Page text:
One of the challenges which the ETF investors face relates to the price difference between the fund unit’s price on the stock exchange and its intrinsic value — i.e., NAV.
To address this concern, capital markets regulator SEBI (Securities Exchanges Board of India) recently issued a circular on May 23 listing rules relating to passive funds, defining a market making framework that is expected to inject liquidity into the system.
Let us understand who are market makers?
The ETFs trade on the stock exchange and the quantum of their demand lead to the prices which would invariably be different from their NAV.
In case, ETF is in high demand and there are not many units that are being sold in the market, the price of ETF units would rise sharply. This stems from the simple rule of economics that states that higher demand pushes price higher.
Conversely, lower demand brings the price of ETF down on stock exchange. The price difference that prevails between what is traded on the exchange and its intrinsic value (as reflected in the NAV) defeats the very purpose of allowing ETF units to get traded on the stock market.
So, SEBI has now mandated fund houses to appoint at least two market makers for each ETF who will come to the rescue of buyers when there are not any sellers and to aid the sale when there are not any buyers.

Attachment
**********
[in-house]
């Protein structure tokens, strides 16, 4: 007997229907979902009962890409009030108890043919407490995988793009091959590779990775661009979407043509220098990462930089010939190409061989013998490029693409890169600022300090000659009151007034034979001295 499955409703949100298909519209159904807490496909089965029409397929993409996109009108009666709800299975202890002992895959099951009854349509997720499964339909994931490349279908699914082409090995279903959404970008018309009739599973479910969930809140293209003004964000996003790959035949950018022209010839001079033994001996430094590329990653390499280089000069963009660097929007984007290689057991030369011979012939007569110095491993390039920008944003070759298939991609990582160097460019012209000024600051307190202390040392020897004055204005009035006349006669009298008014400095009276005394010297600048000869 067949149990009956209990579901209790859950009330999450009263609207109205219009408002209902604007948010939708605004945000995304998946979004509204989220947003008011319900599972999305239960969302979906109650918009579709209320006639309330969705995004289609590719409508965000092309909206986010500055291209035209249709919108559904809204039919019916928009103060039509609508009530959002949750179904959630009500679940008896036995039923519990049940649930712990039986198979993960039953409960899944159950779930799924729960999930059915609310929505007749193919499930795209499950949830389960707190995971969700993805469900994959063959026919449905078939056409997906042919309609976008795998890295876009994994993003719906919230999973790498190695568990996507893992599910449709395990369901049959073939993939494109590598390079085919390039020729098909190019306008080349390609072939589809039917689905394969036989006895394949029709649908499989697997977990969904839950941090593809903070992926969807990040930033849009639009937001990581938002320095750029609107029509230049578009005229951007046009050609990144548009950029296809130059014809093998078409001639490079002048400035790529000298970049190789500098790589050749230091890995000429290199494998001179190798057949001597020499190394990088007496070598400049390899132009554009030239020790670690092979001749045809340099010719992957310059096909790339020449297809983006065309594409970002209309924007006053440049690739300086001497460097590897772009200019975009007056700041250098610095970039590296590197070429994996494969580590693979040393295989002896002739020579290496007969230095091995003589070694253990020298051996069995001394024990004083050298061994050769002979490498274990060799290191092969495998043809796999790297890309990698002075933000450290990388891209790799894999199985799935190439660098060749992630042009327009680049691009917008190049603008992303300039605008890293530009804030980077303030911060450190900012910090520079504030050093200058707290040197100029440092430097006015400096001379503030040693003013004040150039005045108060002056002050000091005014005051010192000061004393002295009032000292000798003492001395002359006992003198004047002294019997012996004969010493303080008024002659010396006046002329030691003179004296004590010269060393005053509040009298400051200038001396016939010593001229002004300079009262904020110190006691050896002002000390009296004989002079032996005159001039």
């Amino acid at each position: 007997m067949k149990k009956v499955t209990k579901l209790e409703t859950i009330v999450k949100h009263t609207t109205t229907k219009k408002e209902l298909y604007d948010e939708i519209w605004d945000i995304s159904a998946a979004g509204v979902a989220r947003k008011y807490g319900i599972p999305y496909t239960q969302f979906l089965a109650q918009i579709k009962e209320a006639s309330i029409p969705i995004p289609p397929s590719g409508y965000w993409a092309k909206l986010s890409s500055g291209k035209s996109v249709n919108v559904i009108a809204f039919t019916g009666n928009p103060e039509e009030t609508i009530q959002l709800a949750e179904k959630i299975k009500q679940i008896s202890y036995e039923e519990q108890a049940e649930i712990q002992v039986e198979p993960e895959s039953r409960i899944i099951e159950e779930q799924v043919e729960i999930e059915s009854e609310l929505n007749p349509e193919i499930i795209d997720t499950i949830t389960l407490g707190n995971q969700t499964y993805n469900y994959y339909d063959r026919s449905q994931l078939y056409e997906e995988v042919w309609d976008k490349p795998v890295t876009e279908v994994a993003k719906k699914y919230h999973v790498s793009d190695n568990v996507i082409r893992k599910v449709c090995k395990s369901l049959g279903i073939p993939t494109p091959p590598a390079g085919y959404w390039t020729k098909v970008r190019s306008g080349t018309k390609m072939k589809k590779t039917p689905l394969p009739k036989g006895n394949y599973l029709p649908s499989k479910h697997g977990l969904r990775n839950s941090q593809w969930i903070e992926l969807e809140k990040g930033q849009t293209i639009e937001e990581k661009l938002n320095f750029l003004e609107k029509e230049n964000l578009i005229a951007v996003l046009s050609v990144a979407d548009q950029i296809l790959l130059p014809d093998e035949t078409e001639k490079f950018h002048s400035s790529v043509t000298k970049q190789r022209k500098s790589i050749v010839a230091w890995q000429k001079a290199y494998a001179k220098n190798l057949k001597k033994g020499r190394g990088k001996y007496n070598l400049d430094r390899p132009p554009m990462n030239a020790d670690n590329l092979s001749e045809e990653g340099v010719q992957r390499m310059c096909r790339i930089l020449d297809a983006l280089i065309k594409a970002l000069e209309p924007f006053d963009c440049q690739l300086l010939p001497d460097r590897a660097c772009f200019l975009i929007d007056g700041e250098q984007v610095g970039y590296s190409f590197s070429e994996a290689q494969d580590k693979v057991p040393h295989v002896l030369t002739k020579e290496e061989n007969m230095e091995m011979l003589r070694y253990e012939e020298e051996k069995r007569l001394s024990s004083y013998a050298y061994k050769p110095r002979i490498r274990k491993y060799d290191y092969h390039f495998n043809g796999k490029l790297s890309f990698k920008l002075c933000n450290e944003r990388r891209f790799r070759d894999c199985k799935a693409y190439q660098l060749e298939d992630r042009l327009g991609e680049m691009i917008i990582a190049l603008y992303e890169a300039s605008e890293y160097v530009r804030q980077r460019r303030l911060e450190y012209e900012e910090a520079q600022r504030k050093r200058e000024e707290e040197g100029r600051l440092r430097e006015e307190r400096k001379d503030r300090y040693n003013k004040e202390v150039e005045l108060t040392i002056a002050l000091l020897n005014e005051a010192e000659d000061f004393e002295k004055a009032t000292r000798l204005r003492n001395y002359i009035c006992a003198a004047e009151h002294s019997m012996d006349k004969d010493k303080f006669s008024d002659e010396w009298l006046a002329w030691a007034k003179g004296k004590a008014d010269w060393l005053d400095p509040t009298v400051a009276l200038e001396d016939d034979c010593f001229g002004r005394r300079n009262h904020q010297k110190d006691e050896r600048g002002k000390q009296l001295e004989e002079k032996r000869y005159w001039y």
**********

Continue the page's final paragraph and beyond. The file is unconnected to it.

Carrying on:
In such a scenario, market makers assume counter position so that the price of ETF units remains aligned with their NAV.
Siddharth Srivastava, Head, ETF Products, Mirae Asset Investment Managers, told MintGenie recently, "SEBI has defined market makers for the first time. AMCs can now pay fees to the market makers within the TER (total expense ratio) of the scheme. This will promote more players to become market makers and it will make the job of market makers easier on the exchange in terms of providing liquidity for any amount in a concerned ETF."
Only on exchange
To ensure that the correct prices reflect in stock markets, there is a need for high liquidity. This can be done by enabling a large number of transactions to take place on the stock market instead of buying/selling directly at the fund house.
So, the regulator has also mandated that all investors – including institutional investors – must carry out transaction on the stock market. Only those transactions can take place at the fund house which are valued more than ₹25 crore.
To know the real worth of a fund, it is vital to check the indicative NAV (iNAV) which ought to be disclosed by the fund house in real time basis with a maximum time lag of 15 seconds.